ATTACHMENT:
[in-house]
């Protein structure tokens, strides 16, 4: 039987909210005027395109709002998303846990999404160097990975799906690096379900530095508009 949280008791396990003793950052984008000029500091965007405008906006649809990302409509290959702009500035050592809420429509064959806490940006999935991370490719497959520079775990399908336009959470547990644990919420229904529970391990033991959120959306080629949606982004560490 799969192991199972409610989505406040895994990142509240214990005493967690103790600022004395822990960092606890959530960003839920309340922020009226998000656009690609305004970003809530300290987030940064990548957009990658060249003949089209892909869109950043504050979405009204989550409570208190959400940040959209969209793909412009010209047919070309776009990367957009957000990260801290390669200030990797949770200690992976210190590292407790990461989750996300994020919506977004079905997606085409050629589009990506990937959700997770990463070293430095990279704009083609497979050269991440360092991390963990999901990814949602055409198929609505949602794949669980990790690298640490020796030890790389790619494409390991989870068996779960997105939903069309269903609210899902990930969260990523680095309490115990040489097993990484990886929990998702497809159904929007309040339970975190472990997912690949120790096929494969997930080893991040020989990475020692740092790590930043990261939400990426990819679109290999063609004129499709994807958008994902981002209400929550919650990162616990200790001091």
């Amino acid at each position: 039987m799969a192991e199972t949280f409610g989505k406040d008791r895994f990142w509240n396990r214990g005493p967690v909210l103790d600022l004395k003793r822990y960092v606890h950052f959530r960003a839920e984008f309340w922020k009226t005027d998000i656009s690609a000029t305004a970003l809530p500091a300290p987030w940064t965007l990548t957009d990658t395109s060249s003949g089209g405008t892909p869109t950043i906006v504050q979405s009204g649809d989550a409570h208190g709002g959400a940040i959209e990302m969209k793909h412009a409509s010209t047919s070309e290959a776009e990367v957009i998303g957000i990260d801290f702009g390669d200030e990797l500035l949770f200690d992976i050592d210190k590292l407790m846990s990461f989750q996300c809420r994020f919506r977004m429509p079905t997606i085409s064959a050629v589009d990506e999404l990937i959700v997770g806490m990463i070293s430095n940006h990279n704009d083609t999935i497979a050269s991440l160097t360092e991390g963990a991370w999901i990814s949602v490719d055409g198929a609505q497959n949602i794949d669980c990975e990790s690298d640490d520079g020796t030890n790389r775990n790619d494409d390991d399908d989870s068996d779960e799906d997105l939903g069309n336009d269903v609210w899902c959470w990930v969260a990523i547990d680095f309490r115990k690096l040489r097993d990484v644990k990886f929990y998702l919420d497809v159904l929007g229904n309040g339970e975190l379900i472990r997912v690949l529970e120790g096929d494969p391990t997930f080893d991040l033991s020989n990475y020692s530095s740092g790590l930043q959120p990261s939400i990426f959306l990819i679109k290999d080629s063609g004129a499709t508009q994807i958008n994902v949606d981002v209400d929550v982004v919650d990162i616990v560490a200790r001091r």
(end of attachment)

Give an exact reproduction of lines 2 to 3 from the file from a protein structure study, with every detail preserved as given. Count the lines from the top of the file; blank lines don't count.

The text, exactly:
């Protein structure tokens, strides 16, 4: 039987909210005027395109709002998303846990999404160097990975799906690096379900530095508009 949280008791396990003793950052984008000029500091965007405008906006649809990302409509290959702009500035050592809420429509064959806490940006999935991370490719497959520079775990399908336009959470547990644990919420229904529970391990033991959120959306080629949606982004560490 799969192991199972409610989505406040895994990142509240214990005493967690103790600022004395822990960092606890959530960003839920309340922020009226998000656009690609305004970003809530300290987030940064990548957009990658060249003949089209892909869109950043504050979405009204989550409570208190959400940040959209969209793909412009010209047919070309776009990367957009957000990260801290390669200030990797949770200690992976210190590292407790990461989750996300994020919506977004079905997606085409050629589009990506990937959700997770990463070293430095990279704009083609497979050269991440360092991390963990999901990814949602055409198929609505949602794949669980990790690298640490020796030890790389790619494409390991989870068996779960997105939903069309269903609210899902990930969260990523680095309490115990040489097993990484990886929990998702497809159904929007309040339970975190472990997912690949120790096929494969997930080893991040020989990475020692740092790590930043990261939400990426990819679109290999063609004129499709994807958008994902981002209400929550919650990162616990200790001091």
């Amino acid at each position: 039987m799969a192991e199972t949280f409610g989505k406040d008791r895994f990142w509240n396990r214990g005493p967690v909210l103790d600022l004395k003793r822990y960092v606890h950052f959530r960003a839920e984008f309340w922020k009226t005027d998000i656009s690609a000029t305004a970003l809530p500091a300290p987030w940064t965007l990548t957009d990658t395109s060249s003949g089209g405008t892909p869109t950043i906006v504050q979405s009204g649809d989550a409570h208190g709002g959400a940040i959209e990302m969209k793909h412009a409509s010209t047919s070309e290959a776009e990367v957009i998303g957000i990260d801290f702009g390669d200030e990797l500035l949770f200690d992976i050592d210190k590292l407790m846990s990461f989750q996300c809420r994020f919506r977004m429509p079905t997606i085409s064959a050629v589009d990506e999404l990937i959700v997770g806490m990463i070293s430095n940006h990279n704009d083609t999935i497979a050269s991440l160097t360092e991390g963990a991370w999901i990814s949602v490719d055409g198929a609505q497959n949602i794949d669980c990975e990790s690298d640490d520079g020796t030890n790389r775990n790619d494409d390991d399908d989870s068996d779960e799906d997105l939903g069309n336009d269903v609210w899902c959470w990930v969260a990523i547990d680095f309490r115990k690096l040489r097993d990484v644990k990886f929990y998702l919420d497809v159904l929007g229904n309040g339970e975190l379900i472990r997912v690949l529970e120790g096929d494969p391990t997930f080893d991040l033991s020989n990475y020692s530095s740092g790590l930043q959120p990261s939400i990426f959306l990819i679109k290999d080629s063609g004129a499709t508009q994807i958008n994902v949606d981002v209400d929550v982004v919650d990162i616990v560490a200790r001091r």